Gov. Jerry Brown continued to press his case for Proposition 30 on Friday, telling a coalition of business leaders in Burbank that if the tax measure fails, K-12 and higher education will be hit with billions of dollars in funding cuts.
Proposition 30 would implement a quarter-cent hike in the state sales tax for four years and a seven-year increase in income taxes for those making more than $250,000 a year. The measure has been clinging to a narrow lead in the polls ahead of the Nov. 6 election, but it faces renewed opposition on the airwaves.
Speaking at the Valley Industry & Commerce Assn.’s Business Forecast Conference at the Burbank Airport Marriott, Brown called out a “secret donation” of $11 million this week from “shadowy forces” in Arizona to a small business committee to fight Prop. 30 and support Proposition 32, an initiative that would ban unions and corporations from contributing directly to candidates.
“Today, I challenge those people from Arizona. I challenge those opponents of Proposition 30, to come out from behind the shadows,” Brown said. “Take your mask off and let the people of California see who you are. They have the right to know before the election.”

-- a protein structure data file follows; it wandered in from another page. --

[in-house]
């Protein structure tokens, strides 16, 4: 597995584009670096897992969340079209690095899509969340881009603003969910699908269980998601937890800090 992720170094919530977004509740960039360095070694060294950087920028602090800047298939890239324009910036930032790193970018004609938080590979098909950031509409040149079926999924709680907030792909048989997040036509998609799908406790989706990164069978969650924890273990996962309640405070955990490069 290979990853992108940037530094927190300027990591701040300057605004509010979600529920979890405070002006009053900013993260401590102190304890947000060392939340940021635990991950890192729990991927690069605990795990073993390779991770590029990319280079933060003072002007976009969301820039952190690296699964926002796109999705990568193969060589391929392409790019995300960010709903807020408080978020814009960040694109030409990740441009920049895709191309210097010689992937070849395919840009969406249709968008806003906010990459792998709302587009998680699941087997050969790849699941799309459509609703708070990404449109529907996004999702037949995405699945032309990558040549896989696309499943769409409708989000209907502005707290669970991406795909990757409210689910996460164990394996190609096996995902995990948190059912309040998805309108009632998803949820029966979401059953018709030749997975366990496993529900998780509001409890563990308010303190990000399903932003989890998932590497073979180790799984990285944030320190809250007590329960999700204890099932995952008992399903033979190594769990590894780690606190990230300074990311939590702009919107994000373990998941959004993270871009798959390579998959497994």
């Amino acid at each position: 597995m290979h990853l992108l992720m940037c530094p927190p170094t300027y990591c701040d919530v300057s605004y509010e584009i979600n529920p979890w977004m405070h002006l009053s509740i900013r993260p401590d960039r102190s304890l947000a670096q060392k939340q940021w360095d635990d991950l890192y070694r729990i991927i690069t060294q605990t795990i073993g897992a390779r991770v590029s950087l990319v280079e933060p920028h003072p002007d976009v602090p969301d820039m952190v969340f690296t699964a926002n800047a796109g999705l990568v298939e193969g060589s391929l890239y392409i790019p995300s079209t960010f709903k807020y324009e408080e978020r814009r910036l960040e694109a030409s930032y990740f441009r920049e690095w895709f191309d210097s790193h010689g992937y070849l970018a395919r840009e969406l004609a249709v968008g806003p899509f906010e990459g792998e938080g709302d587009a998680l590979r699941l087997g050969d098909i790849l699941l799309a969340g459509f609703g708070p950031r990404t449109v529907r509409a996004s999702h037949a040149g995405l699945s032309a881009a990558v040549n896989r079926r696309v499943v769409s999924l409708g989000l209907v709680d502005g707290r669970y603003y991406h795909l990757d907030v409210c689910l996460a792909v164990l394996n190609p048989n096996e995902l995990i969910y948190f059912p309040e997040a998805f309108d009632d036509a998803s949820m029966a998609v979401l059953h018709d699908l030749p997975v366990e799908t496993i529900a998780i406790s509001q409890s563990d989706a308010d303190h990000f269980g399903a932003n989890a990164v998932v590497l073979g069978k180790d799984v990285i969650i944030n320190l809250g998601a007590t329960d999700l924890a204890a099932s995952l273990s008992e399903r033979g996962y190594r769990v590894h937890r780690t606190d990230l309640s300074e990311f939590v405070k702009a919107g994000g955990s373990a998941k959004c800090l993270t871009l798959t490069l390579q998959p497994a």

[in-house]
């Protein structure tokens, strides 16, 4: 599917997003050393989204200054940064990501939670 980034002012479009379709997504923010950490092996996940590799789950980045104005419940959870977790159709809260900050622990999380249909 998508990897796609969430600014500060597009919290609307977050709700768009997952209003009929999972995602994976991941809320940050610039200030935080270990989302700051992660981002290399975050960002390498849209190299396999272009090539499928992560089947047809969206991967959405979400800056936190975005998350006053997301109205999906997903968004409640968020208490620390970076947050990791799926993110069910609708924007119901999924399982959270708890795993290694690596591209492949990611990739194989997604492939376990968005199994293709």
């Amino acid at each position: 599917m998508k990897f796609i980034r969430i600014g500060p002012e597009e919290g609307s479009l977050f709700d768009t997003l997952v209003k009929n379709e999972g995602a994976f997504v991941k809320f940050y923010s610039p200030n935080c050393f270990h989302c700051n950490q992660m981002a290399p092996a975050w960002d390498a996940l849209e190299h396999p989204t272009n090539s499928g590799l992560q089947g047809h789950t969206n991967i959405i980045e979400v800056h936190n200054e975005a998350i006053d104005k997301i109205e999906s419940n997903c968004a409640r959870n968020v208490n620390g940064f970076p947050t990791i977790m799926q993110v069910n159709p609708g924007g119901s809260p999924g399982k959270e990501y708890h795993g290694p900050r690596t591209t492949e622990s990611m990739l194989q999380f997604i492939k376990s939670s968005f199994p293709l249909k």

He also said the democratic process requires that “all the people who participate be known, they be public and be transparent.”
Brown warned that if Prop. 30 doesn’t pass, it will trigger almost $6 billion in cuts to K-12 education, community colleges, and universities.
Impacts would include less school time in secondary education, reduced class offerings at community colleges and hikes in tuitions at state universities, Brown added.
While he told the crowd funds would go toward education, opponents of Prop. 30 have pointed out that money could be directed to other programs in the state budget. Their argument also includes the fact that the measure doesn’t increase education funding, just keeps it at current levels.
However, Brown pledged to be frugal with the money.
“If it passes, I promise you … I will be a very careful steward of those funds,” he said. “We will put the money into the schools and we will continue to exercise the fiscal discipline that’s absolutely crucial."
-- Mark Kellam, Times Community News
Follow Mark Kellam on Twitter: @LAMarkKellam